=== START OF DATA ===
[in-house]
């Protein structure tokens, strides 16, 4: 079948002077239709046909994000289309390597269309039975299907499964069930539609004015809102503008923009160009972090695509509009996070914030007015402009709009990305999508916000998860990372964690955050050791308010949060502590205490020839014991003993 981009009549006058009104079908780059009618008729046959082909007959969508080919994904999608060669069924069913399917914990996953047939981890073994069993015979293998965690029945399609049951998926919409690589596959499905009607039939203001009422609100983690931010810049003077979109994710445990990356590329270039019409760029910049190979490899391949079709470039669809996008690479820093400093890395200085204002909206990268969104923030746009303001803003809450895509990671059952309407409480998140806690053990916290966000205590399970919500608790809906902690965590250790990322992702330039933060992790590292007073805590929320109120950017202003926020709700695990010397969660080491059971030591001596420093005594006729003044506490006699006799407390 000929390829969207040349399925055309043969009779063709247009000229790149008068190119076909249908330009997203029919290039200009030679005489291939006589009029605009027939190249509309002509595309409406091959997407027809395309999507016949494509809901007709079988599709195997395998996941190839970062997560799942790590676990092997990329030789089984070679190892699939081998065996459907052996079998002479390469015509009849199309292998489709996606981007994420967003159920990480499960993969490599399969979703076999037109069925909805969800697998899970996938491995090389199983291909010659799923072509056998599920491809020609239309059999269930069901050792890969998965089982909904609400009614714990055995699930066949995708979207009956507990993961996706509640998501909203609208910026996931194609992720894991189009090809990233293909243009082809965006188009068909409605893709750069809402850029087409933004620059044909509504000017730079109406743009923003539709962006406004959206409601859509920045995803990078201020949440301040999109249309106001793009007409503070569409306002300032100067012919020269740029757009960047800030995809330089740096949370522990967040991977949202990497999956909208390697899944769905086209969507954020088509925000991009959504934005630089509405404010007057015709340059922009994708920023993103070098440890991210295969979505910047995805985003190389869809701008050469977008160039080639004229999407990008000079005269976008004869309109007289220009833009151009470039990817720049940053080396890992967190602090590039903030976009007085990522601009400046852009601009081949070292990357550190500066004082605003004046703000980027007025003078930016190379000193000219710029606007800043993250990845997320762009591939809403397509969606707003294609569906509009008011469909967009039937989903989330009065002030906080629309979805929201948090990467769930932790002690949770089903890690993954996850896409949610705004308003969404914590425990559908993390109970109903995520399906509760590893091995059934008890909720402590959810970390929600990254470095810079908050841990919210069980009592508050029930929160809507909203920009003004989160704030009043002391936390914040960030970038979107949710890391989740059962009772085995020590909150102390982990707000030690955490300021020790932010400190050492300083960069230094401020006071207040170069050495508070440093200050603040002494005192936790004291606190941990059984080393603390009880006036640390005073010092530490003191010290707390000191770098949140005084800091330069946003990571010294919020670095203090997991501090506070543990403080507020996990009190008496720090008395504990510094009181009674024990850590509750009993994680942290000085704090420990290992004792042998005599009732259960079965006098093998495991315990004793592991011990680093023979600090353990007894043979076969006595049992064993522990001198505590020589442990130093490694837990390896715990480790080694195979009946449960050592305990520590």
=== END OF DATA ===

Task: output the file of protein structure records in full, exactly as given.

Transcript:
[in-house]
């Protein structure tokens, strides 16, 4: 079948002077239709046909994000289309390597269309039975299907499964069930539609004015809102503008923009160009972090695509509009996070914030007015402009709009990305999508916000998860990372964690955050050791308010949060502590205490020839014991003993 981009009549006058009104079908780059009618008729046959082909007959969508080919994904999608060669069924069913399917914990996953047939981890073994069993015979293998965690029945399609049951998926919409690589596959499905009607039939203001009422609100983690931010810049003077979109994710445990990356590329270039019409760029910049190979490899391949079709470039669809996008690479820093400093890395200085204002909206990268969104923030746009303001803003809450895509990671059952309407409480998140806690053990916290966000205590399970919500608790809906902690965590250790990322992702330039933060992790590292007073805590929320109120950017202003926020709700695990010397969660080491059971030591001596420093005594006729003044506490006699006799407390 000929390829969207040349399925055309043969009779063709247009000229790149008068190119076909249908330009997203029919290039200009030679005489291939006589009029605009027939190249509309002509595309409406091959997407027809395309999507016949494509809901007709079988599709195997395998996941190839970062997560799942790590676990092997990329030789089984070679190892699939081998065996459907052996079998002479390469015509009849199309292998489709996606981007994420967003159920990480499960993969490599399969979703076999037109069925909805969800697998899970996938491995090389199983291909010659799923072509056998599920491809020609239309059999269930069901050792890969998965089982909904609400009614714990055995699930066949995708979207009956507990993961996706509640998501909203609208910026996931194609992720894991189009090809990233293909243009082809965006188009068909409605893709750069809402850029087409933004620059044909509504000017730079109406743009923003539709962006406004959206409601859509920045995803990078201020949440301040999109249309106001793009007409503070569409306002300032100067012919020269740029757009960047800030995809330089740096949370522990967040991977949202990497999956909208390697899944769905086209969507954020088509925000991009959504934005630089509405404010007057015709340059922009994708920023993103070098440890991210295969979505910047995805985003190389869809701008050469977008160039080639004229999407990008000079005269976008004869309109007289220009833009151009470039990817720049940053080396890992967190602090590039903030976009007085990522601009400046852009601009081949070292990357550190500066004082605003004046703000980027007025003078930016190379000193000219710029606007800043993250990845997320762009591939809403397509969606707003294609569906509009008011469909967009039937989903989330009065002030906080629309979805929201948090990467769930932790002690949770089903890690993954996850896409949610705004308003969404914590425990559908993390109970109903995520399906509760590893091995059934008890909720402590959810970390929600990254470095810079908050841990919210069980009592508050029930929160809507909203920009003004989160704030009043002391936390914040960030970038979107949710890391989740059962009772085995020590909150102390982990707000030690955490300021020790932010400190050492300083960069230094401020006071207040170069050495508070440093200050603040002494005192936790004291606190941990059984080393603390009880006036640390005073010092530490003191010290707390000191770098949140005084800091330069946003990571010294919020670095203090997991501090506070543990403080507020996990009190008496720090008395504990510094009181009674024990850590509750009993994680942290000085704090420990290992004792042998005599009732259960079965006098093998495991315990004793592991011990680093023979600090353990007894043979076969006595049992064993522990001198505590020589442990130093490694837990390896715990480790080694195979009946449960050592305990520590």